Now revenue and memberships renewals have dried up and the nonprofit lost more than $1.5 million in income, according to Stein. “This has been the most devastating experience ever,” she said.
“We have sustained a lot over the years, and I don’t think that I have seen such a bleak road ahead,” said Stein.
Part of Stein’s costs, like those of many small businesses, are real estate-related. The Actor’s Playhouse does not have to pay rent for its theater, due to an agreement it has with the city of Coral Gables. But it does have to pay for its storage space in Miami’s trendy Wynwood area, where the rent totals $60,000 a year.
Stein said she has never made a claim on the nonprofit’s insurance policies and was seeking to use the money to pay employees in addition to the rent at the theater’s warehouse. But her insurer, SCOR SE, denied the claim, leading her attorney, Steve Marks of Podhurst Orseck, to file a lawsuit.
“We have a policy that should be looked at and adhered to,” Stein said. “We are not in a spot to manage something like this.”
Other small businesses that are taking similar legal actions include Boston’s iconic Cheers bar, which sued its insurers Allianz Global and Fireman’s Fund Insurance Company, and Berkeley, California’s Chez Panisse, which sued its insurer AMCO.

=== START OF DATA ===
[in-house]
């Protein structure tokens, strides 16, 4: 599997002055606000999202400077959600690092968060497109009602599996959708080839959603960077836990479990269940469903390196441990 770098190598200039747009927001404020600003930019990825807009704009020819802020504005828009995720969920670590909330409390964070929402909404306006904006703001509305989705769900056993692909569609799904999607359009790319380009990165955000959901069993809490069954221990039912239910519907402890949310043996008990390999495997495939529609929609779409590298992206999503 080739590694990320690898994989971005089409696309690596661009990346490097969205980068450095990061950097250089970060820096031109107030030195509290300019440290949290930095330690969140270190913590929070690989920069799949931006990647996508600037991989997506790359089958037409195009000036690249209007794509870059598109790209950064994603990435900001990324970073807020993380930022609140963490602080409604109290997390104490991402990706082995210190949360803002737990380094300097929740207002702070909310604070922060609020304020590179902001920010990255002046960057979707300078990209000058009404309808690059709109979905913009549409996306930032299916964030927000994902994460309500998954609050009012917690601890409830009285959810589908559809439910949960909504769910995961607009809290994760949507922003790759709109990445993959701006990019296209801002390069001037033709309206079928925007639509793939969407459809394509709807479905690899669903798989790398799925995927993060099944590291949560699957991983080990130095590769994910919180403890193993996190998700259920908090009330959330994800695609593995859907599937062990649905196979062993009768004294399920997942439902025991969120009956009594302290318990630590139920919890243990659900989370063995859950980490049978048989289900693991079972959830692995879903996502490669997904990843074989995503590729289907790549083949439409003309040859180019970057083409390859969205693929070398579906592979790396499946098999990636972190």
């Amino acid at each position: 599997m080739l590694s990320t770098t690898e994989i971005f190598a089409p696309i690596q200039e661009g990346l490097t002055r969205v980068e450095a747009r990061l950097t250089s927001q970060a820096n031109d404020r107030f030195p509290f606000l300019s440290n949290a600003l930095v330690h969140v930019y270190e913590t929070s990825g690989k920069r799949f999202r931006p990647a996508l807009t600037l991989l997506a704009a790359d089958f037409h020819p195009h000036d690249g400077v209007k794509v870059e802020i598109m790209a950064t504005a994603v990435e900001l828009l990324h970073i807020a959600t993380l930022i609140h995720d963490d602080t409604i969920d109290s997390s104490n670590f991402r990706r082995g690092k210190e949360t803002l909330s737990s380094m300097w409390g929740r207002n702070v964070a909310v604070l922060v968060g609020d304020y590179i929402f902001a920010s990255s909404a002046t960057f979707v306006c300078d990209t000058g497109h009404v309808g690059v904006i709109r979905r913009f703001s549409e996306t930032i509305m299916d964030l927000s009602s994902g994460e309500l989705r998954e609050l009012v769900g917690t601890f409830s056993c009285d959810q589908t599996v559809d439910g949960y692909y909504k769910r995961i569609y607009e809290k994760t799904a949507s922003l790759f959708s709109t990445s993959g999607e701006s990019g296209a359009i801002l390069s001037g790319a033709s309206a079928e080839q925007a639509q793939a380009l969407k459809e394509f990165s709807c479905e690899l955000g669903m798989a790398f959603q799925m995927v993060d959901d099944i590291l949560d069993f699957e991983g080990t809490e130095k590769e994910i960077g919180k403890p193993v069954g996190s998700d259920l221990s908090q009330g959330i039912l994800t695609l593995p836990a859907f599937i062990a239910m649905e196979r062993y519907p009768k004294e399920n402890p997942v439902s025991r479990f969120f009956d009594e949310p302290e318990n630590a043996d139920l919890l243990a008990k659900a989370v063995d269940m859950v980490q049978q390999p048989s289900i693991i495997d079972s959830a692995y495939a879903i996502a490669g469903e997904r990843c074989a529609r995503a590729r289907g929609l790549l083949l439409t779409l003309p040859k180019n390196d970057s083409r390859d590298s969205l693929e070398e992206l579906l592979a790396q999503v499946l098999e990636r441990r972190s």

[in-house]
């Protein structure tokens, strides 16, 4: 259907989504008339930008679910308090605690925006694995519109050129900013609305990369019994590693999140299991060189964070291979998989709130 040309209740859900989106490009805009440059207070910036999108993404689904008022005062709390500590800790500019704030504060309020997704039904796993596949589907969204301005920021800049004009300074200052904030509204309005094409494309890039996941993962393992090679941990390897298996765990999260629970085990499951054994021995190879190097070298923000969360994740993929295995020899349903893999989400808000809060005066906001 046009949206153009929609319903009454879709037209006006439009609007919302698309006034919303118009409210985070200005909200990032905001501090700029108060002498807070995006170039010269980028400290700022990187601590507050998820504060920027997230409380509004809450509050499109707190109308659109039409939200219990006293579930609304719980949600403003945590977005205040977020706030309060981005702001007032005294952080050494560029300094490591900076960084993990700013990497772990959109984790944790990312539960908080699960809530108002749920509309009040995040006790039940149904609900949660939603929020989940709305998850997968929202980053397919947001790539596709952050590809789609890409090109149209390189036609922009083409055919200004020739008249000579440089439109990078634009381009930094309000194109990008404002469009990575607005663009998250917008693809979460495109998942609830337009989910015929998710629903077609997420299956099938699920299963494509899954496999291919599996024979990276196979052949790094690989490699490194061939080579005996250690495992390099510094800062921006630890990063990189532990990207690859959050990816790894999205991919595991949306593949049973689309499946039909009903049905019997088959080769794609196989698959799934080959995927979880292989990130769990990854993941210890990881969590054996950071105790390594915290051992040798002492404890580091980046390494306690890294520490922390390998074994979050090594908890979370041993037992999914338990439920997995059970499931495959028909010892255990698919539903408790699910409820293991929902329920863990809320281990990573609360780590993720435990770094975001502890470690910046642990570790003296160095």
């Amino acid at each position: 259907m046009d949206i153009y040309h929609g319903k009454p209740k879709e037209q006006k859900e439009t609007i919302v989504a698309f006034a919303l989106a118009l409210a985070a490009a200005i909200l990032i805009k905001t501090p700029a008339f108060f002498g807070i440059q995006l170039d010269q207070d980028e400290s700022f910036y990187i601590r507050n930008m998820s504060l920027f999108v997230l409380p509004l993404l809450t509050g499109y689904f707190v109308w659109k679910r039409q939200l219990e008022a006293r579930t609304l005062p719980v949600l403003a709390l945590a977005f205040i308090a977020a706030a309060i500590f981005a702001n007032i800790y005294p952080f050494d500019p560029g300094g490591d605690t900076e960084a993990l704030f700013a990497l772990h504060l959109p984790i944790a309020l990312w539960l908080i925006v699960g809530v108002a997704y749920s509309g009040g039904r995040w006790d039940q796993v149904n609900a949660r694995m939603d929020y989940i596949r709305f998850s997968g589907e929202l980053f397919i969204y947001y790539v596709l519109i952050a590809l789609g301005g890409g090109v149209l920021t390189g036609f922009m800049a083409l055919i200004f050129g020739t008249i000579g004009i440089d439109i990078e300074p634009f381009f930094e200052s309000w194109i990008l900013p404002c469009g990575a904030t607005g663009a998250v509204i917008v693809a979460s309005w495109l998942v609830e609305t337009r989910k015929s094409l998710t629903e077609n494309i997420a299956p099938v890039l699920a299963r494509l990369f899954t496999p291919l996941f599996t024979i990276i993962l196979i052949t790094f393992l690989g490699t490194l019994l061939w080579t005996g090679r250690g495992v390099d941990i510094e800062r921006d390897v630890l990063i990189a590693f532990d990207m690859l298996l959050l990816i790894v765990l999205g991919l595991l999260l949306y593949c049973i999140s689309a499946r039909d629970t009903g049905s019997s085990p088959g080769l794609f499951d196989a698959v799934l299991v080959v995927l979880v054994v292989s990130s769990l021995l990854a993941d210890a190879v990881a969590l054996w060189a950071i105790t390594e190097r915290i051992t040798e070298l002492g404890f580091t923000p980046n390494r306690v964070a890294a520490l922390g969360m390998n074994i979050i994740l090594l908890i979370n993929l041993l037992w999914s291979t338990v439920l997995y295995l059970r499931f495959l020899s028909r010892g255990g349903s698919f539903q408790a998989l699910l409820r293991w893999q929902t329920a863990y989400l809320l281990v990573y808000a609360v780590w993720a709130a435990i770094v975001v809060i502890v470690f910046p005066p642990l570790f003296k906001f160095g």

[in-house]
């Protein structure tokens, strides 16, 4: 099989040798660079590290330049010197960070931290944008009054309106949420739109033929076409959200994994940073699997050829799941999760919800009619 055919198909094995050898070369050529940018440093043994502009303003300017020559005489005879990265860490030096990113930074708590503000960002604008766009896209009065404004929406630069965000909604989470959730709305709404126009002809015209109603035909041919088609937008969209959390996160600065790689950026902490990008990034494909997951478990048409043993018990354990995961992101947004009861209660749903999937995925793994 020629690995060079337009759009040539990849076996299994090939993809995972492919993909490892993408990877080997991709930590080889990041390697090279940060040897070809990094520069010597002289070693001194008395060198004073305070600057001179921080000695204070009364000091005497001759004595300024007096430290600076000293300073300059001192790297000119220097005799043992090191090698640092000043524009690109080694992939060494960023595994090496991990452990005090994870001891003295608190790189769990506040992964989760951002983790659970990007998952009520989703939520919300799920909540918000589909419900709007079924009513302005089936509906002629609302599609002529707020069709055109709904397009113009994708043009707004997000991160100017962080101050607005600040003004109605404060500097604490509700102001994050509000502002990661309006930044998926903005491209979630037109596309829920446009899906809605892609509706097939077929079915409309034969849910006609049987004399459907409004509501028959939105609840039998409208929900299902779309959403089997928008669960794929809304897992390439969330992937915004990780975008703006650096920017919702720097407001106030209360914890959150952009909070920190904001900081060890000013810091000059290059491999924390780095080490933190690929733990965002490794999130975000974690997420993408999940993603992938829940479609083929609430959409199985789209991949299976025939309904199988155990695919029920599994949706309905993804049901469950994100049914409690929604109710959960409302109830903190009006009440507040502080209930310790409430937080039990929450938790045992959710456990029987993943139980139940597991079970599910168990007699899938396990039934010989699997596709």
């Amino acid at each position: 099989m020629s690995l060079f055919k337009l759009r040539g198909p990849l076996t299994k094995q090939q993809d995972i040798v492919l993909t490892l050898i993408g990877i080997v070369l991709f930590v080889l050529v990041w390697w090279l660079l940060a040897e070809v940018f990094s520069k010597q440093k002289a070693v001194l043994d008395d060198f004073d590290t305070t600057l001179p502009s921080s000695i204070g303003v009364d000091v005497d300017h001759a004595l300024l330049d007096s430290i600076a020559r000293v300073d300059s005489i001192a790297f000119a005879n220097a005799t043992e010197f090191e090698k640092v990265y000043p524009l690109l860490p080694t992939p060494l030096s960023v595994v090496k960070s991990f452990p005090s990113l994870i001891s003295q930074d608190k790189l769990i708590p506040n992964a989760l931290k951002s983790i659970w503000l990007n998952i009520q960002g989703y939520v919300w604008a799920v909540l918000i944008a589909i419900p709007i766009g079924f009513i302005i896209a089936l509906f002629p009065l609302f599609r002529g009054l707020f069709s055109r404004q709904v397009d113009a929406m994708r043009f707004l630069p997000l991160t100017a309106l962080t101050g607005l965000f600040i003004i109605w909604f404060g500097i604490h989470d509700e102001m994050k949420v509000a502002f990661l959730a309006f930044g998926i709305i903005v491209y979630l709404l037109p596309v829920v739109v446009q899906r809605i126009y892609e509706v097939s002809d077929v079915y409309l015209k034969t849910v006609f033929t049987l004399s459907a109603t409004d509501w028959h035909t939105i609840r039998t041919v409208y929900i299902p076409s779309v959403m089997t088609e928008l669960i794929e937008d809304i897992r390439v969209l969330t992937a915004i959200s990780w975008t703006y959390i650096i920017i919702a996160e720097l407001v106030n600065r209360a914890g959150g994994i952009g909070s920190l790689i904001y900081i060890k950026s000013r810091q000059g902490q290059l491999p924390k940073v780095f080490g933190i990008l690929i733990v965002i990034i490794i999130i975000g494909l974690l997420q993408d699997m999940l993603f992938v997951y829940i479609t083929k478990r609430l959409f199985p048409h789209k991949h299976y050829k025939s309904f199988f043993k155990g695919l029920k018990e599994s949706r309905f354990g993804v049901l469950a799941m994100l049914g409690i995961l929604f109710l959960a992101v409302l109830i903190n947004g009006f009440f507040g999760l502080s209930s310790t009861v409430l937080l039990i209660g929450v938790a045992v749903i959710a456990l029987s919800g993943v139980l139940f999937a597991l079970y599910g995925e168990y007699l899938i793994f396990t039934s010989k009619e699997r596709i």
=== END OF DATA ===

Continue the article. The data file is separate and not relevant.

Many like the Actor’s Playhouse are joining together in class-action lawsuits. Nearly a third of the cases are seeking class action status, the University of Pennsylvania’s research shows.
Restaurants make up a majority of business interruption claims since the pandemic hit, totaling over 250 lawsuits, according to the data. And more could be on the way. The National Restaurant Association and investment bank UBS expect that at least 20 percent of U.S. restaurants will close down by the end of the year.
“There has been an explosion of litigation related to denial of coverage,” said Marko Cerenko, a commercial real estate attorney with Kluger Kaplan. “Everyone is fighting for every penny … especially as their revenues have been reduced to zero.”